You know, the hardest part of doing 200 miles was knowing that I could finish. About 2 years ago, I was riding with a bunch of guys that do double centuries all the time. They were the ones that convinced me that I could do it. After committing to it, figuring out what to eat was the next hardest. The rest kinda fell into place as I did more of them. Each time I was learned more and more. Like most things, the first step was the hardest. In perspective, centuries are no longer a huge mental block.

I am already excited about this bike, especially for these events. The steering is stable when I'm going slow (which is a lot for me on these rides) and did I mention that it is super comfy?
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Old 03-26-09, 11:59 AM   #12
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Thanks. The best part is that it is a real comfy ride. It is probably the combination of relaxed geometry, 531 double butted tubes and 700x32 tires but rough roads are no big deal anymore. If I had known this, I would have gotten something like this years ago.


From the website you gave me, I was guessing 1981 or so. Thanks for verifying the lugs. I didn't know who made those.
Either way, this bike is a keeper.
And the longish wheelbase. Don't forget the effect that has on comfort and straight-line stability.

A keeper? You better believe that bike's a keeper. It's great that fine old steed like that found someone who appreciates it. Nice score.
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Old 03-26-09, 12:32 PM   #13
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And the longish wheelbase. Don't forget the effect that has on comfort and straight-line stability.

A keeper? You better believe that bike's a keeper. It's great that fine old steed like that found someone who appreciates it. Nice score.
Oh yeah, this has a long wheelbase for sure. When I read about new bikes, it talks about fast geometry so it made me think that relaxed/touring geometry is slow. I forget that a bike is still 2 wheels and slow is relative. I would call this geometry stable and I love it. My thoughts now are that unless you are a racer, the majority of the people on the road would like something closer to this than the race bikes that are normally on the road.

I've been buying and selling bikes as I figure out what I am really looking for. This one will be held for a long, long time.
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Old 03-26-09, 03:40 PM   #14
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I got home late last night and the pictures are from my dark garage. I hope it comes out clear enough. I tried putting pictures of the lugs in case that helps in determining the year built. To me, the sticker headbadge means it is in the 80s. Anyone else know better?

The bike is great. It's got Phil Wood hubs and bottom bracket, TA Specialties Cyclotouriste cranks, Mavic Module E rims and Brooks Team Pro with Selle Anatomica cutout saddle. A real smooth ride and very comfy. About the only thing left to do is to change the cables. I put on a new handlebar last night and the cables don't fit.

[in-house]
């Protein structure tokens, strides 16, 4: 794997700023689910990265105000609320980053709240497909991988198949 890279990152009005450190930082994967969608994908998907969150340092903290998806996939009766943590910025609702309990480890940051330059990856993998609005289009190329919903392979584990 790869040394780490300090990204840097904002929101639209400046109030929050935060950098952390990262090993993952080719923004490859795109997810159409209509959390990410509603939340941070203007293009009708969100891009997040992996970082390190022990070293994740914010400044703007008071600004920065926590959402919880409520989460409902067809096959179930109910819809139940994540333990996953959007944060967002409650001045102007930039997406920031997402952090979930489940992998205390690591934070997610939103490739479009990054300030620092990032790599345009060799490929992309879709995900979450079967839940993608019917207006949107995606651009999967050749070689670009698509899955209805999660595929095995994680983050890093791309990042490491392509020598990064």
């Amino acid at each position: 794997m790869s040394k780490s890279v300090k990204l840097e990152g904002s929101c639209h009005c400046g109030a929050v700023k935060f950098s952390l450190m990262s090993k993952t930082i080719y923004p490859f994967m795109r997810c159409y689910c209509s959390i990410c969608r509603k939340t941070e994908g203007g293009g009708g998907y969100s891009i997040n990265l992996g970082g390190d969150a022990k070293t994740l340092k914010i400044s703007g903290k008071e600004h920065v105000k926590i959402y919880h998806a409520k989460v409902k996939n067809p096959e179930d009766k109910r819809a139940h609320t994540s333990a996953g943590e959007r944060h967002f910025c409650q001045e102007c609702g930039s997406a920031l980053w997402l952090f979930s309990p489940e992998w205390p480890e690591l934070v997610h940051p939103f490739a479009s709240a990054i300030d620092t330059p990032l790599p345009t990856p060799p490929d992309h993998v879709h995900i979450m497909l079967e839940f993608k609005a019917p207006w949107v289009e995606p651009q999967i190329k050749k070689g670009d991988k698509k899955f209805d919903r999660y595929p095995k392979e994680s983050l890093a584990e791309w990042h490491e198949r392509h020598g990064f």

Lovely bike! 1978 to 1981 Mistral, from your photos. Mine's a 1970 model in the same colour blue (used to be called "Campagnolo Blue!"), but with a white head tube and seat bands. Bought it as a bare frame about 7 years ago and I agree, it's fast and it's comfortable. As a teenager I used to ride Claud Butlers and always wanted a Holdsworth - they were made in the same works with the same parts by the same men at the same time - but I was always getting beaten by thin guys with Holdsworth badges on their bikes, so it was obvious that all I needed was that badge to beat them!!!

I built mine with spare modern parts I had "left over" and it was good. Over the years I have spent far too much money gradually replacing these with top of the (then) range period parts and now it's awesome! The most improvement came from fitting tubular wheels - Mavic GEL280 rims on Campag Record large flange hubs with racing tubs; although the Campag Strada chainset and Record brakes also made a difference. I now have six Claud Butlers (from 1935 to 1987), a Viner, a Masi, a Colnago - (only a Primavera though), a Corrotec carbon, a Vitus 979, plus about eleven lesser bikes but if I could only keep one it'd be really tough, but it would have to be my Holdsworth Mistral! Enjoy yours!
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Old 03-27-09, 07:44 AM   #15
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mine super mistral is 1974 and has the number 41310. it has chromed rear triangle and chrome forks...
currently the paint is 95% off and when fully done will be re-painted in a nice shade of orange.

my other holdsworth is a 1982 nuovo record and that has a frame number 41366, so i'm not sure how the numbering works

you're is looking good
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Old 03-27-09, 09:30 AM   #16